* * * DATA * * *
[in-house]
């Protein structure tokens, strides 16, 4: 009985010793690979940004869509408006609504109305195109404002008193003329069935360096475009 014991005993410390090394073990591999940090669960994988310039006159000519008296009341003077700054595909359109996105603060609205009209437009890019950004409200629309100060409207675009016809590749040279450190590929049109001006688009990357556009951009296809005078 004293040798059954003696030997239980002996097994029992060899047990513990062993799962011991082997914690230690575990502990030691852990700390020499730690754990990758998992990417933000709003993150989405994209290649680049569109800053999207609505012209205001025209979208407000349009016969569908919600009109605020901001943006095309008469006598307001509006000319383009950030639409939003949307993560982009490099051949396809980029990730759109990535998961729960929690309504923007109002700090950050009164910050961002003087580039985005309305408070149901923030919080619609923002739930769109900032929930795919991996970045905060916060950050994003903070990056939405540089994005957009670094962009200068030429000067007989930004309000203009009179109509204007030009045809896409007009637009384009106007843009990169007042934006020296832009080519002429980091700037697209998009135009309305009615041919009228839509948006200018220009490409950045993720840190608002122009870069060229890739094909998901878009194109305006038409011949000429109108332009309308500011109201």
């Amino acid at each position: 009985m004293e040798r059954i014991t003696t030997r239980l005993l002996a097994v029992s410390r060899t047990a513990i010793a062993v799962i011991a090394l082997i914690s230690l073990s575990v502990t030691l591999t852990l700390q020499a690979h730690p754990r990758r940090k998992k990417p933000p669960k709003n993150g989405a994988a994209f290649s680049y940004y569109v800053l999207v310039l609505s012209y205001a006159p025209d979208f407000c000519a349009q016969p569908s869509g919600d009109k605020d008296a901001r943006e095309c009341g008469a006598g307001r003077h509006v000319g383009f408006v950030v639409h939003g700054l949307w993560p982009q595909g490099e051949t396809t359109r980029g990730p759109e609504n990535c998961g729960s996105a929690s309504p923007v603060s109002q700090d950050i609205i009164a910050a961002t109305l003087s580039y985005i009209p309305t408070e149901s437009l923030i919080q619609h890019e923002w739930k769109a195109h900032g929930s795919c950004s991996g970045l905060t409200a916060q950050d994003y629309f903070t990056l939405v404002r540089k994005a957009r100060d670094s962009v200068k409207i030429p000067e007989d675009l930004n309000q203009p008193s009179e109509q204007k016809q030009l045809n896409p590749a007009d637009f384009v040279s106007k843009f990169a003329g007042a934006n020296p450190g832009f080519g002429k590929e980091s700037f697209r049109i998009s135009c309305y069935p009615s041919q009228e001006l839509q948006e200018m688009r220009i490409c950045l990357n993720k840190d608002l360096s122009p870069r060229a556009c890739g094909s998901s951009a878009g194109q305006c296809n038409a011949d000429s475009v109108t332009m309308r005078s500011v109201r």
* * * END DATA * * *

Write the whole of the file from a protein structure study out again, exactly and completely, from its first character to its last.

[in-house]
């Protein structure tokens, strides 16, 4: 009985010793690979940004869509408006609504109305195109404002008193003329069935360096475009 014991005993410390090394073990591999940090669960994988310039006159000519008296009341003077700054595909359109996105603060609205009209437009890019950004409200629309100060409207675009016809590749040279450190590929049109001006688009990357556009951009296809005078 004293040798059954003696030997239980002996097994029992060899047990513990062993799962011991082997914690230690575990502990030691852990700390020499730690754990990758998992990417933000709003993150989405994209290649680049569109800053999207609505012209205001025209979208407000349009016969569908919600009109605020901001943006095309008469006598307001509006000319383009950030639409939003949307993560982009490099051949396809980029990730759109990535998961729960929690309504923007109002700090950050009164910050961002003087580039985005309305408070149901923030919080619609923002739930769109900032929930795919991996970045905060916060950050994003903070990056939405540089994005957009670094962009200068030429000067007989930004309000203009009179109509204007030009045809896409007009637009384009106007843009990169007042934006020296832009080519002429980091700037697209998009135009309305009615041919009228839509948006200018220009490409950045993720840190608002122009870069060229890739094909998901878009194109305006038409011949000429109108332009309308500011109201």
């Amino acid at each position: 009985m004293e040798r059954i014991t003696t030997r239980l005993l002996a097994v029992s410390r060899t047990a513990i010793a062993v799962i011991a090394l082997i914690s230690l073990s575990v502990t030691l591999t852990l700390q020499a690979h730690p754990r990758r940090k998992k990417p933000p669960k709003n993150g989405a994988a994209f290649s680049y940004y569109v800053l999207v310039l609505s012209y205001a006159p025209d979208f407000c000519a349009q016969p569908s869509g919600d009109k605020d008296a901001r943006e095309c009341g008469a006598g307001r003077h509006v000319g383009f408006v950030v639409h939003g700054l949307w993560p982009q595909g490099e051949t396809t359109r980029g990730p759109e609504n990535c998961g729960s996105a929690s309504p923007v603060s109002q700090d950050i609205i009164a910050a961002t109305l003087s580039y985005i009209p309305t408070e149901s437009l923030i919080q619609h890019e923002w739930k769109a195109h900032g929930s795919c950004s991996g970045l905060t409200a916060q950050d994003y629309f903070t990056l939405v404002r540089k994005a957009r100060d670094s962009v200068k409207i030429p000067e007989d675009l930004n309000q203009p008193s009179e109509q204007k016809q030009l045809n896409p590749a007009d637009f384009v040279s106007k843009f990169a003329g007042a934006n020296p450190g832009f080519g002429k590929e980091s700037f697209r049109i998009s135009c309305y069935p009615s041919q009228e001006l839509q948006e200018m688009r220009i490409c950045l990357n993720k840190d608002l360096s122009p870069r060229a556009c890739g094909s998901s951009a878009g194109q305006c296809n038409a011949d000429s475009v109108t332009m309308r005078s500011v109201r």